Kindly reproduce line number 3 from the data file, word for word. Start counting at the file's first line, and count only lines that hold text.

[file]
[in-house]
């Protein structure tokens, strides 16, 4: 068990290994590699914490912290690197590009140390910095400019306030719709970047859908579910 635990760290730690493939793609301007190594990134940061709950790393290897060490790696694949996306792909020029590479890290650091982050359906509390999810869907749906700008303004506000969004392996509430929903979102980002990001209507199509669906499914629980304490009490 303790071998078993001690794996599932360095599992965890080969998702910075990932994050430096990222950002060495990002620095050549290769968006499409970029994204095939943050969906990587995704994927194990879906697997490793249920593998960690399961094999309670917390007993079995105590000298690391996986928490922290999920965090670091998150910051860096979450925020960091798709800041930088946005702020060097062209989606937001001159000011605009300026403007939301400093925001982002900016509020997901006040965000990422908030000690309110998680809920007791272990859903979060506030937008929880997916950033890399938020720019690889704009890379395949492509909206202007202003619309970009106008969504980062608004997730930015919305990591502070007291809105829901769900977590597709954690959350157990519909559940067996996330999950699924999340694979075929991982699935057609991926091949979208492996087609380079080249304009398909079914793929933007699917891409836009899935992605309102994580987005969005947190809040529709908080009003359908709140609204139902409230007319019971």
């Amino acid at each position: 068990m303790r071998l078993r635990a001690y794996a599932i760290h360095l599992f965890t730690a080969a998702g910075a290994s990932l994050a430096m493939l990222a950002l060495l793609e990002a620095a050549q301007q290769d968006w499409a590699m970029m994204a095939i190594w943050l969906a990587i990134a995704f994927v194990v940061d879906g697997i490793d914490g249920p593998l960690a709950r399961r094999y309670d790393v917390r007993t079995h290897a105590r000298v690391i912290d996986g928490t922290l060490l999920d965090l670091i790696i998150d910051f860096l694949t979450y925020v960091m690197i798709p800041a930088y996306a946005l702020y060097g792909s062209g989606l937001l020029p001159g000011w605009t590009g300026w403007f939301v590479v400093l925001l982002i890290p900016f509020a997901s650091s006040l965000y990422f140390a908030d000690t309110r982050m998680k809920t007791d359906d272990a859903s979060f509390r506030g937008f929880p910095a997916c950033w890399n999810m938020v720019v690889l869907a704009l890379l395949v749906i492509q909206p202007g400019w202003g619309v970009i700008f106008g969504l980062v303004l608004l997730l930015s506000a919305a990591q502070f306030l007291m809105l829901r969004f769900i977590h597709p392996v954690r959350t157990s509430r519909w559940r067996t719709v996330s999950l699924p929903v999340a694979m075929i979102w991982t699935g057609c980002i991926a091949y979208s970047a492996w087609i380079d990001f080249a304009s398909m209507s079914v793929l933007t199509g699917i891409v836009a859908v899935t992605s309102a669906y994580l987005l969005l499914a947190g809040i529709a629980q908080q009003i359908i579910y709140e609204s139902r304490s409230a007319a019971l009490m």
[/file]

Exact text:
């Amino acid at each position: 068990m303790r071998l078993r635990a001690y794996a599932i760290h360095l599992f965890t730690a080969a998702g910075a290994s990932l994050a430096m493939l990222a950002l060495l793609e990002a620095a050549q301007q290769d968006w499409a590699m970029m994204a095939i190594w943050l969906a990587i990134a995704f994927v194990v940061d879906g697997i490793d914490g249920p593998l960690a709950r399961r094999y309670d790393v917390r007993t079995h290897a105590r000298v690391i912290d996986g928490t922290l060490l999920d965090l670091i790696i998150d910051f860096l694949t979450y925020v960091m690197i798709p800041a930088y996306a946005l702020y060097g792909s062209g989606l937001l020029p001159g000011w605009t590009g300026w403007f939301v590479v400093l925001l982002i890290p900016f509020a997901s650091s006040l965000y990422f140390a908030d000690t309110r982050m998680k809920t007791d359906d272990a859903s979060f509390r506030g937008f929880p910095a997916c950033w890399n999810m938020v720019v690889l869907a704009l890379l395949v749906i492509q909206p202007g400019w202003g619309v970009i700008f106008g969504l980062v303004l608004l997730l930015s506000a919305a990591q502070f306030l007291m809105l829901r969004f769900i977590h597709p392996v954690r959350t157990s509430r519909w559940r067996t719709v996330s999950l699924p929903v999340a694979m075929i979102w991982t699935g057609c980002i991926a091949y979208s970047a492996w087609i380079d990001f080249a304009s398909m209507s079914v793929l933007t199509g699917i891409v836009a859908v899935t992605s309102a669906y994580l987005l969005l499914a947190g809040i529709a629980q908080q009003i359908i579910y709140e609204s139902r304490s409230a007319a019971l009490m």